different disciplines to come up with the Theory
of Natural Selection
Natural selection states that heritable
phenotypes that are well-suited to their
environment will have more offspring and so will
be better represented in the next generation.
Natural selection can operate so quickly that we
can observe it in a single generation
Natural Selection reviewed
Natural Selection – continued
 Characteristics
 Types
of natural selection
of natural selection
 Natural
selection  Evolution
Natural Selection – continued
 Characteristics
 Types
of natural selection
of natural selection
 Natural
selection  Evolution
Characteristics of Natural Selection
 Natural
– dependent on the variation present in the
– Short-sighted – acts only present selection
Sources of variation
 Gene
flow: immigration
 recombination
 ultimately,
from mutation
Immigration leads to new variation
provides new
genetic material for
selection to act
Recombination creates variation in offspring
Mutation at the Phenotype Level
Mutations can be:
– beneficial
– detrimental
– neutral
Mutation at the DNA Level
A mutation is
caused when the
machinery makes a
Many things may
increase the
mutation rate:
– radiation
– certain chemicals
(e.g. carcinogens)
Variation is random
 When
a new recombinant or mutant
genotype arises, there is no tendency
for it to arise in the direction of
improved adaptation
 Natural
selection imposes direction on
evolution, using undirected variation
Natural Selection – continued
 Characteristics
 Types
of natural selection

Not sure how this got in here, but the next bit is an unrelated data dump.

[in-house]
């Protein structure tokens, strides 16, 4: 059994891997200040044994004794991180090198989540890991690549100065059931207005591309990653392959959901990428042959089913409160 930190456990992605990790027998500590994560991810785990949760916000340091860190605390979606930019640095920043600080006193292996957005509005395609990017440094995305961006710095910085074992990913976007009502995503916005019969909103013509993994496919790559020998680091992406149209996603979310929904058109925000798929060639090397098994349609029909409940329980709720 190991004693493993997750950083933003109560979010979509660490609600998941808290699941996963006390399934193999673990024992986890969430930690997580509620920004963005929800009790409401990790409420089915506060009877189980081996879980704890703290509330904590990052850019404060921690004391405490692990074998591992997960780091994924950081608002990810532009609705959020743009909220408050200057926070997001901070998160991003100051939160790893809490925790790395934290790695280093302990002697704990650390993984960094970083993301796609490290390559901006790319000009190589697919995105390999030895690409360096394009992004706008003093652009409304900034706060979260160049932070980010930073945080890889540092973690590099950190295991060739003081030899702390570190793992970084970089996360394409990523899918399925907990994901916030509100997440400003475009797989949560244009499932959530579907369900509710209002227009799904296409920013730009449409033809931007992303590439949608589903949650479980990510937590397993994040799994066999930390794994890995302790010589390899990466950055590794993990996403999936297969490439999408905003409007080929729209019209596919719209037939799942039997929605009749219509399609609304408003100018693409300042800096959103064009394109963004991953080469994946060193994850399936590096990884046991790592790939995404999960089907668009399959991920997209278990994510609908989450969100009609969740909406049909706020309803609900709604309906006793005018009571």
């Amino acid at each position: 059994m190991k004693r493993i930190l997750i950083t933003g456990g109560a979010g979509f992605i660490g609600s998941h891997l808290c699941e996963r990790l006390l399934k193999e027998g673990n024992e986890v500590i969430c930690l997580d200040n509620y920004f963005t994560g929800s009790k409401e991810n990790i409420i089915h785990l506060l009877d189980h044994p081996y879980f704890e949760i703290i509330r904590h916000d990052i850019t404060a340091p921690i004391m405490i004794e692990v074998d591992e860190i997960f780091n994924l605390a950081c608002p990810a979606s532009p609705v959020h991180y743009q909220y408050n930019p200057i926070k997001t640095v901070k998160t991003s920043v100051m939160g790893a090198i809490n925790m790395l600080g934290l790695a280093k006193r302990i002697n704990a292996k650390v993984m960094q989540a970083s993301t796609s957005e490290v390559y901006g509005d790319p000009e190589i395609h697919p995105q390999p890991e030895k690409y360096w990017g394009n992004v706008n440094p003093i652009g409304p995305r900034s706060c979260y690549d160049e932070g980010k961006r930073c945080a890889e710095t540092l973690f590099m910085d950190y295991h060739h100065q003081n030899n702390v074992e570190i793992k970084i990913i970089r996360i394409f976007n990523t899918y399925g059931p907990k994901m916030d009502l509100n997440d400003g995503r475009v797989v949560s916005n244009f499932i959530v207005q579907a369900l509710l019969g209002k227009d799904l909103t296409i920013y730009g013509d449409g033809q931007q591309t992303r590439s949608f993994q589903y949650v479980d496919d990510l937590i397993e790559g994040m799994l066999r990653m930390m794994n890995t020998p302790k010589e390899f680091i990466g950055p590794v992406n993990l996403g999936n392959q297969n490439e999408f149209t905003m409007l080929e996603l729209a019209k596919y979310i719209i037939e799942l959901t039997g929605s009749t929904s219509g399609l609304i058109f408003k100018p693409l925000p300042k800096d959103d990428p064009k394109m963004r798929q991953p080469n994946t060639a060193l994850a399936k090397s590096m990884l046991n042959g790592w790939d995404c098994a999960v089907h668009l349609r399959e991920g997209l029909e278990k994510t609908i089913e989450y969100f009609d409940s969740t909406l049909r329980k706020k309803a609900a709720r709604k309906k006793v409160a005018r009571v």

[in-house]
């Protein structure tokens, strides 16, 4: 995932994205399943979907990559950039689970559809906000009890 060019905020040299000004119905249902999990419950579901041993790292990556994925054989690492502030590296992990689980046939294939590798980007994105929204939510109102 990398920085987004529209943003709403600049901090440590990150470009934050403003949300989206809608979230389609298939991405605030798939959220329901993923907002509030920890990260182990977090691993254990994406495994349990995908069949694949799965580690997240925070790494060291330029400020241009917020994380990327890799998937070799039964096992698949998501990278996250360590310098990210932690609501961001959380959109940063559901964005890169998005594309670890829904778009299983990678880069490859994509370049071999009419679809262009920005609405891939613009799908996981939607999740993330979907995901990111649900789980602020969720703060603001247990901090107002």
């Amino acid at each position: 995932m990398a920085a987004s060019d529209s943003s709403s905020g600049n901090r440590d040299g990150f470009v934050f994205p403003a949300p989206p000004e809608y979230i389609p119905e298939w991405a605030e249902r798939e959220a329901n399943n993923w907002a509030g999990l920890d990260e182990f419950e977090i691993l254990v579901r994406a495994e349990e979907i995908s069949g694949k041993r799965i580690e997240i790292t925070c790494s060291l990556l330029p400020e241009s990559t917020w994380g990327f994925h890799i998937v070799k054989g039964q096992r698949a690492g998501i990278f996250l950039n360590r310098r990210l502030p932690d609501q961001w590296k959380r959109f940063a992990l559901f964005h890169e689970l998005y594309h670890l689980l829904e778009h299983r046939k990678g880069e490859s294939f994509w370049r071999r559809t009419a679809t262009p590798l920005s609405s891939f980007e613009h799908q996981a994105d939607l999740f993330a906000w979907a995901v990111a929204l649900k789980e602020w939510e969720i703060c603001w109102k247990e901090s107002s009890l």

of natural selection
 Natural
selection  Evolution
Types of Natural Selection
 Three
kinds of natural selection:
– Directional selection
– Stabilizing selection
– Disruptive selection
Directional Selection
Larger individuals may have higher fitness
(i.e., produce more offspring) than smaller
Directional Selection
Fishing industry
selection that
favours smaller
cod and can
produce a
decrease in
average body
Stabilizing selection
The average members of the population may
have higher fitness than the extremes.
Stabilizing Selection
Babies of
birth weight
have higher
than very
small and very
large babies
Disruptive selection
Natural selection could favour both extremes
over the intermediate types
Disruptive Selection
In the finch,
Pyrenestes ostrinus
both very large and
very small bills are
beneficial for eating
large and small
seeds, respectively
Natural Selection – continued
 Characteristics
 Types
of natural selection
of natural selection
 Natural
selection  Evolution
Selection pressures may conflict
Other factors in evolution
 If
there is no relation between fitness
and the character in question, then
natural selection is not acting on it
 Chance
events can still make these
traits show change over time =
Chance events influence evolution
Natural Selection acts on whatever variation is
present at the time. This variation is generated
randomly with respect to selection pressures
Selection can be directional, stabilizing or
Random factors can also play a part in evolution
"nothing in biology makes sense except in the light of evolution"
-Theodosius Dobzhansky (1900-1975)